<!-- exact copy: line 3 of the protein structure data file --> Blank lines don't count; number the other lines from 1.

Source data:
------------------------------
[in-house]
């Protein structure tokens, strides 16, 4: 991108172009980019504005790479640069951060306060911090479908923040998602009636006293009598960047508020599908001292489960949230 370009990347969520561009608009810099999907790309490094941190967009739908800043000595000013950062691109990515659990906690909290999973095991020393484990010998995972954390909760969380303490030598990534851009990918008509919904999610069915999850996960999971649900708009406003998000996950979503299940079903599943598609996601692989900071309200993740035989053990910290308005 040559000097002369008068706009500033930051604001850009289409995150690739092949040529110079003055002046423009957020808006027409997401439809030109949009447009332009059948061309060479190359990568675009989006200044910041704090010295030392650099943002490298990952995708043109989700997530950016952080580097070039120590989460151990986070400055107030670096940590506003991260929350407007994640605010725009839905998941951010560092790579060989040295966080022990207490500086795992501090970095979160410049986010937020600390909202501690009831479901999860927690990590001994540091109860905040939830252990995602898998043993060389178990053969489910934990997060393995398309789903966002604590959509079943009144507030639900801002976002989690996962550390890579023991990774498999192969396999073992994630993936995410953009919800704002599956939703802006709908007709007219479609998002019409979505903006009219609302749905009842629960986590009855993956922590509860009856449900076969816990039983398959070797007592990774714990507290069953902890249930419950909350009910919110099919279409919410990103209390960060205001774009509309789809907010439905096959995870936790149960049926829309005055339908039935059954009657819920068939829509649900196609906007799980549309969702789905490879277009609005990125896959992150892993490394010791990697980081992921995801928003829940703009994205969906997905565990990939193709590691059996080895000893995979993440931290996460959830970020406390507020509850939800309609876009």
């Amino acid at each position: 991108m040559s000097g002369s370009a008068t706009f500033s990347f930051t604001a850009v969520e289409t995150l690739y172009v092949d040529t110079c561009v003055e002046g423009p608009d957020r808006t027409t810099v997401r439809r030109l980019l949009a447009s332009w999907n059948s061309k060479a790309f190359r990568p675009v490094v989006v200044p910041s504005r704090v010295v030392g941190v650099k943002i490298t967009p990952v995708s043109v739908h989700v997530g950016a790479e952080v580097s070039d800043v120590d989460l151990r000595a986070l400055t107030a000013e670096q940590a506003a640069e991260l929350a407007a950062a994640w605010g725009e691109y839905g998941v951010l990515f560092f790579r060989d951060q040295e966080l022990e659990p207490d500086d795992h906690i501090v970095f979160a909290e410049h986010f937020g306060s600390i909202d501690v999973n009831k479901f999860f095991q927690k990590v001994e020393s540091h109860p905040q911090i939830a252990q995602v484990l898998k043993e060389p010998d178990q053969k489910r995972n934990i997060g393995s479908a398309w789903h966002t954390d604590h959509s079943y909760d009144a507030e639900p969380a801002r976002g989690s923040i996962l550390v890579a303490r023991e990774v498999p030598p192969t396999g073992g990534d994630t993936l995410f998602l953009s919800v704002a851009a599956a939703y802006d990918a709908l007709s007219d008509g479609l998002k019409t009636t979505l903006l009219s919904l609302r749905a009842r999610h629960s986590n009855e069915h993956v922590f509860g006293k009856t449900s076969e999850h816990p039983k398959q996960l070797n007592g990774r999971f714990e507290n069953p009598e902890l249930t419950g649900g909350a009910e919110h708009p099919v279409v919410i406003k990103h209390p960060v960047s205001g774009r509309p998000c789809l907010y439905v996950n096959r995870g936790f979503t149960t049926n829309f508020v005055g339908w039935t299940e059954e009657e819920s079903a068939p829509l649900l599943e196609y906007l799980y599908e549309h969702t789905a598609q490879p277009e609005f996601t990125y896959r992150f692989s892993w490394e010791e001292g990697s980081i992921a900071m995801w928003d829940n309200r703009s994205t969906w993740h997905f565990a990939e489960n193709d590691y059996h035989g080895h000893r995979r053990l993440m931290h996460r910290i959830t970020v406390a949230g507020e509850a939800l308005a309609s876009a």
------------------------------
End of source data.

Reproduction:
């Amino acid at each position: 991108m040559s000097g002369s370009a008068t706009f500033s990347f930051t604001a850009v969520e289409t995150l690739y172009v092949d040529t110079c561009v003055e002046g423009p608009d957020r808006t027409t810099v997401r439809r030109l980019l949009a447009s332009w999907n059948s061309k060479a790309f190359r990568p675009v490094v989006v200044p910041s504005r704090v010295v030392g941190v650099k943002i490298t967009p990952v995708s043109v739908h989700v997530g950016a790479e952080v580097s070039d800043v120590d989460l151990r000595a986070l400055t107030a000013e670096q940590a506003a640069e991260l929350a407007a950062a994640w605010g725009e691109y839905g998941v951010l990515f560092f790579r060989d951060q040295e966080l022990e659990p207490d500086d795992h906690i501090v970095f979160a909290e410049h986010f937020g306060s600390i909202d501690v999973n009831k479901f999860f095991q927690k990590v001994e020393s540091h109860p905040q911090i939830a252990q995602v484990l898998k043993e060389p010998d178990q053969k489910r995972n934990i997060g393995s479908a398309w789903h966002t954390d604590h959509s079943y909760d009144a507030e639900p969380a801002r976002g989690s923040i996962l550390v890579a303490r023991e990774v498999p030598p192969t396999g073992g990534d994630t993936l995410f998602l953009s919800v704002a851009a599956a939703y802006d990918a709908l007709s007219d008509g479609l998002k019409t009636t979505l903006l009219s919904l609302r749905a009842r999610h629960s986590n009855e069915h993956v922590f509860g006293k009856t449900s076969e999850h816990p039983k398959q996960l070797n007592g990774r999971f714990e507290n069953p009598e902890l249930t419950g649900g909350a009910e919110h708009p099919v279409v919410i406003k990103h209390p960060v960047s205001g774009r509309p998000c789809l907010y439905v996950n096959r995870g936790f979503t149960t049926n829309f508020v005055g339908w039935t299940e059954e009657e819920s079903a068939p829509l649900l599943e196609y906007l799980y599908e549309h969702t789905a598609q490879p277009e609005f996601t990125y896959r992150f692989s892993w490394e010791e001292g990697s980081i992921a900071m995801w928003d829940n309200r703009s994205t969906w993740h997905f565990a990939e489960n193709d590691y059996h035989g080895h000893r995979r053990l993440m931290h996460r910290i959830t970020v406390a949230g507020e509850a939800l308005a309609s876009a």